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  • Author: Adina Popa x
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The Global Prevalence and Incidence of Diabetes Mellitus and Pulmonary Tuberculosis

Abstract

Diabetes Mellitus (DM) and Tuberculosis (TB) are two chronic diseases which have a major impact on the population health in developing countries. DM is a chronic, noncommunicable disease, characterized by hyperglycemia, caused by insulin-resistance, inadequate insulin secretion or both. TB is a disease caused by Mycobacterium tuberculosis, an airborne bacteria. DM implies a three times greater risk of developing TB and their association can be considered one of the most important challenges regarding TB control. TB can cause a temporary impaired glucose tolerance, which is a risk factor for DM development. The possibility of relapse or death of a patient with TB is significantly higher when the patient also has DM. The DM-TB association represents an important threat to the population health and requires the implementation of adequate programs in order to reduce the prevalence and incidence of the two diseases.

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Insulin Initiation in Type 2 Diabetes – Why, When and How?

Abstract

Type 2 diabetes is a progressive disease and, despite recent progress in the treatment of diabetes, the glycemic control usually deteriorates gradually and insulin therapy is needed. When insulin therapy should be started and which are the appropriate insulin therapy strategies, still represent subjects of debates. Insulin represents a therapeutic option in type 2 diabetes due to the existence of early β-cell dysfunction and significant reduction of β-cell mass in natural history of type 2 diabetes. The current guidelines recommend insulin in double therapy in association with metformin or in combination with metformin and other noninsulin agent. Initiation of insulin therapy is recommended in patients with newly diagnosed type 2 diabetes and symptomatic and/or presenting important hyperglycemia or elevated HbA1c. Initiation of insulin therapy in type 2 diabetes should take into consideration the pathophysiology of type 2 diabetes, the effects and the potential risks of insulin therapy, the guidelines recommendations and the barriers to insulin use. Literatures of only English language were analyzed from NCBI database. Guidelines were accessed electronically from organisations, i.e. American Diabetes Associations, American Association of Clinical Endocrinologists and American College of Endocrinology, European Association for the Study of Diabetes, International Diabetes Federation.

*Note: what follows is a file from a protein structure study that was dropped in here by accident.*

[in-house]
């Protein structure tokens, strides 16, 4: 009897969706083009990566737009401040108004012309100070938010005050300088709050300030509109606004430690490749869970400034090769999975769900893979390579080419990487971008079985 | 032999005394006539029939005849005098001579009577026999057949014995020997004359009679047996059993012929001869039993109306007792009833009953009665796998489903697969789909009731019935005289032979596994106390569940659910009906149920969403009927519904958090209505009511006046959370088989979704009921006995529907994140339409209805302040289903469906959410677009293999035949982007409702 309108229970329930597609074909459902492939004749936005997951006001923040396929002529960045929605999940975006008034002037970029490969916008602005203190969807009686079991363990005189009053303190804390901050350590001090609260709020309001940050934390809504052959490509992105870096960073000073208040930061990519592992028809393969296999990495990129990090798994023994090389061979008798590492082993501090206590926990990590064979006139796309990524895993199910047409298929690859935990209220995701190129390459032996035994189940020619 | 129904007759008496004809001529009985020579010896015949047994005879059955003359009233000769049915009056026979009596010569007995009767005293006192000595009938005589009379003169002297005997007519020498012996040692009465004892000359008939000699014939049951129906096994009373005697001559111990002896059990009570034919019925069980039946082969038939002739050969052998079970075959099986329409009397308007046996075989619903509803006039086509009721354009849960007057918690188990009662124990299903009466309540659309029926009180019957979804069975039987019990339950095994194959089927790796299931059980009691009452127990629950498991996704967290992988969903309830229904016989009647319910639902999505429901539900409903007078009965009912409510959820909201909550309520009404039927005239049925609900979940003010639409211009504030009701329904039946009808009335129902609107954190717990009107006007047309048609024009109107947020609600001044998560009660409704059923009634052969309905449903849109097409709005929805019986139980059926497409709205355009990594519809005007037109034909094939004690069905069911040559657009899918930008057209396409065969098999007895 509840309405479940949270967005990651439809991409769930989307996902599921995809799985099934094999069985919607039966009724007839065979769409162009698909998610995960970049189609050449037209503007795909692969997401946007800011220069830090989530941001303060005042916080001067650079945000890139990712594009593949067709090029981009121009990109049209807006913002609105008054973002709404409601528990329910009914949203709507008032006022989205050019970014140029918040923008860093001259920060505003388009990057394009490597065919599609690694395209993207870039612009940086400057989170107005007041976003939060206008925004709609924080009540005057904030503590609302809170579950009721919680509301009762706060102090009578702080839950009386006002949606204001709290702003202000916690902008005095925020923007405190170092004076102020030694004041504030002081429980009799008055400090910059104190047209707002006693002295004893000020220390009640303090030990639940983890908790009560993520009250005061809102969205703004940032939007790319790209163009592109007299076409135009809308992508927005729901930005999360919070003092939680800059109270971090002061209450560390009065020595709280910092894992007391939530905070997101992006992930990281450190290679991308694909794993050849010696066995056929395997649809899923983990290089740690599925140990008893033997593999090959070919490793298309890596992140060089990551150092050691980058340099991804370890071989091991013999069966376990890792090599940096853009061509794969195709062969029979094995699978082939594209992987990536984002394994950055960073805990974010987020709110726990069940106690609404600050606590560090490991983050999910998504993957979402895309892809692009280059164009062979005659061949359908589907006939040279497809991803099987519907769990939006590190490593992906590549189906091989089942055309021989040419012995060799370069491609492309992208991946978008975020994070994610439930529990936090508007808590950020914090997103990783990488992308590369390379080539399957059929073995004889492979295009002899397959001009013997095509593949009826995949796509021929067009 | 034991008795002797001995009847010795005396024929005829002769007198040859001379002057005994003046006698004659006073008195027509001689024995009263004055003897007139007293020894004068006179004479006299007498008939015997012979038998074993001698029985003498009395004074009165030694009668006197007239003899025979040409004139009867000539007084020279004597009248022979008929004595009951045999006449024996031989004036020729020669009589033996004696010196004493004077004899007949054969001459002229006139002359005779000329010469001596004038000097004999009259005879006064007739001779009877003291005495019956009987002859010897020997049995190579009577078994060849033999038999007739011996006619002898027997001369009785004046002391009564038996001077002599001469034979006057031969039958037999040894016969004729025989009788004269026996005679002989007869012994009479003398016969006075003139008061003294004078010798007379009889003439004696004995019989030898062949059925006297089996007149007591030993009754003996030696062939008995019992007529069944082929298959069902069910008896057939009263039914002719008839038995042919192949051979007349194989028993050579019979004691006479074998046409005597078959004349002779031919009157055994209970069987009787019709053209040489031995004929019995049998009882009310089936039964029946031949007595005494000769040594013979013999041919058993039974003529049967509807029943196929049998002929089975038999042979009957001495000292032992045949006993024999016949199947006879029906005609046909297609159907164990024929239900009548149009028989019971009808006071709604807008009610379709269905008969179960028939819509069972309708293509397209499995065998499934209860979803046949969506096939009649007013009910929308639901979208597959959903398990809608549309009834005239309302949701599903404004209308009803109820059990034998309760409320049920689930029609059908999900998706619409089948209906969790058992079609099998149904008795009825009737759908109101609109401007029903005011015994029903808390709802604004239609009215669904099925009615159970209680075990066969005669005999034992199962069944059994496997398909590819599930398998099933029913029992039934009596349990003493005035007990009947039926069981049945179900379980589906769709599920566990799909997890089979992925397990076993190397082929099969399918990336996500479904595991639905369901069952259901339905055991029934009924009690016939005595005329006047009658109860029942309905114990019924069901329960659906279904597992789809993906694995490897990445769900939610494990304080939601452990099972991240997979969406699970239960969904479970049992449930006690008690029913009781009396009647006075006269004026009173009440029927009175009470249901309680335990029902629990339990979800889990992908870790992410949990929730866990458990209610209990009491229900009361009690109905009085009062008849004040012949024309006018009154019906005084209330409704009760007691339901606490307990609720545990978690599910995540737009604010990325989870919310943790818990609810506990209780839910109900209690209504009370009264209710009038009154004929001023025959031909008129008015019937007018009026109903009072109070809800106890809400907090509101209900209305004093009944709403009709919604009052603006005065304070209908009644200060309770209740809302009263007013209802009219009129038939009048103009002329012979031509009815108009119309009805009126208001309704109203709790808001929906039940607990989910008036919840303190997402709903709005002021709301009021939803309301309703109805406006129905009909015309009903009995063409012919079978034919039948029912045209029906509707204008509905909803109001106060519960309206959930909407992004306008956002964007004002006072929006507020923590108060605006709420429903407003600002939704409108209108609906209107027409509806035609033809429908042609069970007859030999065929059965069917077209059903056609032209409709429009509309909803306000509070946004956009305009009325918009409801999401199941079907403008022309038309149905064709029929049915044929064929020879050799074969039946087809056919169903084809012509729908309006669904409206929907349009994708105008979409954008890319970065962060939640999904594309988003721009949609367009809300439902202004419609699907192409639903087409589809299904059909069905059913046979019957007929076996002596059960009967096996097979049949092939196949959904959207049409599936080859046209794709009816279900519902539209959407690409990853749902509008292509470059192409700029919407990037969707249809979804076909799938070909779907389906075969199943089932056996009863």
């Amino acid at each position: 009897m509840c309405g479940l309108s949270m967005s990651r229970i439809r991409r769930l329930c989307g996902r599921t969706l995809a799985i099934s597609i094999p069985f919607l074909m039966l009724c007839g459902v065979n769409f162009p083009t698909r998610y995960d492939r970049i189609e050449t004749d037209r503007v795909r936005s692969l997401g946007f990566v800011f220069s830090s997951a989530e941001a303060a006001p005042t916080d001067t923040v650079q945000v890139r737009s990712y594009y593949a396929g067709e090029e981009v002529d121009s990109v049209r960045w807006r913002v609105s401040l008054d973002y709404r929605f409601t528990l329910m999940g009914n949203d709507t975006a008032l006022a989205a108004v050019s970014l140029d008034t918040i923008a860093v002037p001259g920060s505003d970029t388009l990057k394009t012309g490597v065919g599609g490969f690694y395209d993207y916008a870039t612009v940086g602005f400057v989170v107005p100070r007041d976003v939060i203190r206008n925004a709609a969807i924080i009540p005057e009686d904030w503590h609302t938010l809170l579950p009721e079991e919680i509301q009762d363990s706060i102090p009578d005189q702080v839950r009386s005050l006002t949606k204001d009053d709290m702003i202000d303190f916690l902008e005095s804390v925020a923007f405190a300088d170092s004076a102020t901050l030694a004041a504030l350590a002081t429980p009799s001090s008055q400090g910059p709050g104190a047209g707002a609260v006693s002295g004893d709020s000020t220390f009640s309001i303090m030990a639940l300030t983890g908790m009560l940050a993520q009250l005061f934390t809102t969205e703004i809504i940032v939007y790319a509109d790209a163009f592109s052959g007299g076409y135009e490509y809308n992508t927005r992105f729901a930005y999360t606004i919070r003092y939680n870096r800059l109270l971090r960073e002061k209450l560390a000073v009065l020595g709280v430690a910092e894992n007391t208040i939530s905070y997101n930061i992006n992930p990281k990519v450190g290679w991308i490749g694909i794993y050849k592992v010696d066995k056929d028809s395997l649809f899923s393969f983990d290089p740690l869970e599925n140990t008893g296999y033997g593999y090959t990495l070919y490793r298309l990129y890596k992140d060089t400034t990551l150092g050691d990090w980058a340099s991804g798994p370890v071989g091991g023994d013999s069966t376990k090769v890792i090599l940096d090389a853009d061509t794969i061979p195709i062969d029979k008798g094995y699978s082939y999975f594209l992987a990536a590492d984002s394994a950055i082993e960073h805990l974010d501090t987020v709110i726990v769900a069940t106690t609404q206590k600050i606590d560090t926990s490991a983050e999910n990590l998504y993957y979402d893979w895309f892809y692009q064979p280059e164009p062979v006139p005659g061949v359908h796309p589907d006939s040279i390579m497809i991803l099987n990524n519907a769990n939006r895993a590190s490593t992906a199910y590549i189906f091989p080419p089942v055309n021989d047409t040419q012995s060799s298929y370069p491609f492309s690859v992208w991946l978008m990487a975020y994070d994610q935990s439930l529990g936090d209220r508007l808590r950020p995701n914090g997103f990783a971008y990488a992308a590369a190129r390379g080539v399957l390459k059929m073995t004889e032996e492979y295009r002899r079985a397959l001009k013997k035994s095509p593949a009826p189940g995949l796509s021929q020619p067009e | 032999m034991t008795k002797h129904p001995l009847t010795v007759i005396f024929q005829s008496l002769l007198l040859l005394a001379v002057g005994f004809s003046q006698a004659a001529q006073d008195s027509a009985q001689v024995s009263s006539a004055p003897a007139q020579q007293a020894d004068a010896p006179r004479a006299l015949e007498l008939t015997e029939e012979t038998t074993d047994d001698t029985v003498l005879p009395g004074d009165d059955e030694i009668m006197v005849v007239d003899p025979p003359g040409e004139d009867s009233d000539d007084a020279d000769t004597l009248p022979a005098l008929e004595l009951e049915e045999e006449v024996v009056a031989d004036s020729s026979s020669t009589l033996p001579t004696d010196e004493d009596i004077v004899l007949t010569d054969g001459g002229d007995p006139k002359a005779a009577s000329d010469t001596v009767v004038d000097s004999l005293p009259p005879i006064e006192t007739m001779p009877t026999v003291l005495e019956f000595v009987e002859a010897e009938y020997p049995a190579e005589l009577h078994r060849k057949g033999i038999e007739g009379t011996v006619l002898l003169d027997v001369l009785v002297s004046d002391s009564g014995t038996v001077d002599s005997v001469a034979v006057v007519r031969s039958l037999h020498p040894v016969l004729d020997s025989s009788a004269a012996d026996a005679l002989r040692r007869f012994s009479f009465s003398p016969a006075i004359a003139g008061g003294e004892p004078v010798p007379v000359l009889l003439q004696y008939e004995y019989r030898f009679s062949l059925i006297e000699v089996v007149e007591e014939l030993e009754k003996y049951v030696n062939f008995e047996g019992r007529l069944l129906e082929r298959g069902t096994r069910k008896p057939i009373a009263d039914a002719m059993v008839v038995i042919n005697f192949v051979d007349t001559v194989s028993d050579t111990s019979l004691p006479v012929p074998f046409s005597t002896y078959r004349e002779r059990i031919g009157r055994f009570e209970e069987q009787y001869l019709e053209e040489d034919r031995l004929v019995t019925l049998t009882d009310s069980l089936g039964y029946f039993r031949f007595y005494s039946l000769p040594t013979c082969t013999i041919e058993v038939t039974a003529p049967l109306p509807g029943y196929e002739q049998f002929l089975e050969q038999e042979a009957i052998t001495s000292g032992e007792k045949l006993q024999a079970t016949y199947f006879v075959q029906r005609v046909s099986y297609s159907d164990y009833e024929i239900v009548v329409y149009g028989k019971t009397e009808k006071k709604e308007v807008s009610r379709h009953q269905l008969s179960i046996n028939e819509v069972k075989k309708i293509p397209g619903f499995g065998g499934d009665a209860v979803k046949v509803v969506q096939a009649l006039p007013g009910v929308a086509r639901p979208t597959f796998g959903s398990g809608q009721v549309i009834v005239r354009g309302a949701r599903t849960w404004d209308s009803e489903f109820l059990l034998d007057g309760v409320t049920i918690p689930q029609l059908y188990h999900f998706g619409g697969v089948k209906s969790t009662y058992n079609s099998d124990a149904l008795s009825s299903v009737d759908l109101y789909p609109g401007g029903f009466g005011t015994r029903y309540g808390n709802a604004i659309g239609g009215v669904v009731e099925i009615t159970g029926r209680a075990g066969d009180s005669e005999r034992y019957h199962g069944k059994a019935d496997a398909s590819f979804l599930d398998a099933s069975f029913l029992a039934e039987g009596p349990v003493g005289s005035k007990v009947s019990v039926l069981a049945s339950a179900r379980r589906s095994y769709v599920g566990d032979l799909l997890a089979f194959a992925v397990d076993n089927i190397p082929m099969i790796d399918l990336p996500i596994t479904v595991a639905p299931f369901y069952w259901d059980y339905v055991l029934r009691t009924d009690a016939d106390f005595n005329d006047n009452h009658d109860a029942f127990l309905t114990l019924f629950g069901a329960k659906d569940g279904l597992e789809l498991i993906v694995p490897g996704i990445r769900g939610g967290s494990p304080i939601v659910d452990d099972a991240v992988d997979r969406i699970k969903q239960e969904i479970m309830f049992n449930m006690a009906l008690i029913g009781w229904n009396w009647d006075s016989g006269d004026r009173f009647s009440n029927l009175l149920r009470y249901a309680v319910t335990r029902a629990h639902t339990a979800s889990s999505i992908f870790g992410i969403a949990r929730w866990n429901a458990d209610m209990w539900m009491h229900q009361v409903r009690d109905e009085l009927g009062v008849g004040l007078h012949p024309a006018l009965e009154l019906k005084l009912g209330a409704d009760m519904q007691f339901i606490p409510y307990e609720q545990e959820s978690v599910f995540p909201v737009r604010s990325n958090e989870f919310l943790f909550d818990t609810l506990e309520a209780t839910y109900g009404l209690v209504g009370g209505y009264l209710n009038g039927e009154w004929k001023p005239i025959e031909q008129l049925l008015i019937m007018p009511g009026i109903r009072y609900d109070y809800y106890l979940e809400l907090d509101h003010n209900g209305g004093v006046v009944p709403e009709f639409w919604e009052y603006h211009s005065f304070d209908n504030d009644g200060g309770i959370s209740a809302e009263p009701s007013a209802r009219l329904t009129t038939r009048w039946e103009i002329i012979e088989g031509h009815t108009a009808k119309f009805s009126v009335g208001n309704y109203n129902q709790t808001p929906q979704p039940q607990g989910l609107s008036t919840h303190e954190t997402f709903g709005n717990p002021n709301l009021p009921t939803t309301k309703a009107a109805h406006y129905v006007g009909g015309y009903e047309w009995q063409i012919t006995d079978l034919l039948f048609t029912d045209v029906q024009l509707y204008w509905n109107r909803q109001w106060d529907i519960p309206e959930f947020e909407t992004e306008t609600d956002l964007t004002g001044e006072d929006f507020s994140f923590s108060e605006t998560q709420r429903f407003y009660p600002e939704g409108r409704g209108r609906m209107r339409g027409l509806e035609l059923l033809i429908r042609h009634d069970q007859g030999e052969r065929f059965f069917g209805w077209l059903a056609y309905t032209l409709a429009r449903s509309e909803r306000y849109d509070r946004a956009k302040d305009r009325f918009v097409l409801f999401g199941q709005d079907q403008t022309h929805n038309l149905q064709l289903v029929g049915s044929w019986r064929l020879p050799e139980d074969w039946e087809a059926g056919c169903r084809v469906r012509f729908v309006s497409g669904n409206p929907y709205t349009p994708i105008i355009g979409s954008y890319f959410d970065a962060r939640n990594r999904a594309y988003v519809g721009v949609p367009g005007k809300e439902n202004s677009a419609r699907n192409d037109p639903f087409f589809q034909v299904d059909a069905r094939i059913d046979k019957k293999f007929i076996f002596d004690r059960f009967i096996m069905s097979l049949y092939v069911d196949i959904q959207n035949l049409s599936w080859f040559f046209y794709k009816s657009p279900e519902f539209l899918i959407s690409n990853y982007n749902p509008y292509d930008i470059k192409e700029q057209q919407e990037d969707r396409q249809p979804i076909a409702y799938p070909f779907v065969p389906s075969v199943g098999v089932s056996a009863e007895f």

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New Insight into the Role of Obstructive Sleep Apnea in Cardiometabolic Diseases

Abstract

Humans spend almost one third of their life sleeping, thus sleep deprivation or poor sleep quality will have consequences upon the quality of life. Obstructive sleep apnea (OSA) is the most common sleep disorder that represents a respiratory cessation for at least ten seconds, which appears repeatable during sleep and it is accompanied by decreased oxygen saturation. The diagnosis of OSA is possible by filling in the STOP, STOP BANG, BERLIN questionnaires and performing the polysomnography, an accessible and more accurate method but yet very expensive. The prevalence of OSA is continuously increasing, but because of the nonspecific symptoms, the percentage of un-diagnosed cases is further increased. Data from 11 epidemiological studies published between 1993 and 2014 indicated an OSA prevalence of 22% in men and 17% in women. It has been suggested that there is a bidirectional causal relationship between OSA and obesity, and numerous studies have shown association of OSA with insulin resistance, diabetes mellitus, diabetic micro- and macrovascular complications and atrial fibrillation.

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The role of the central nervous system in glucose homeostasis

Abstract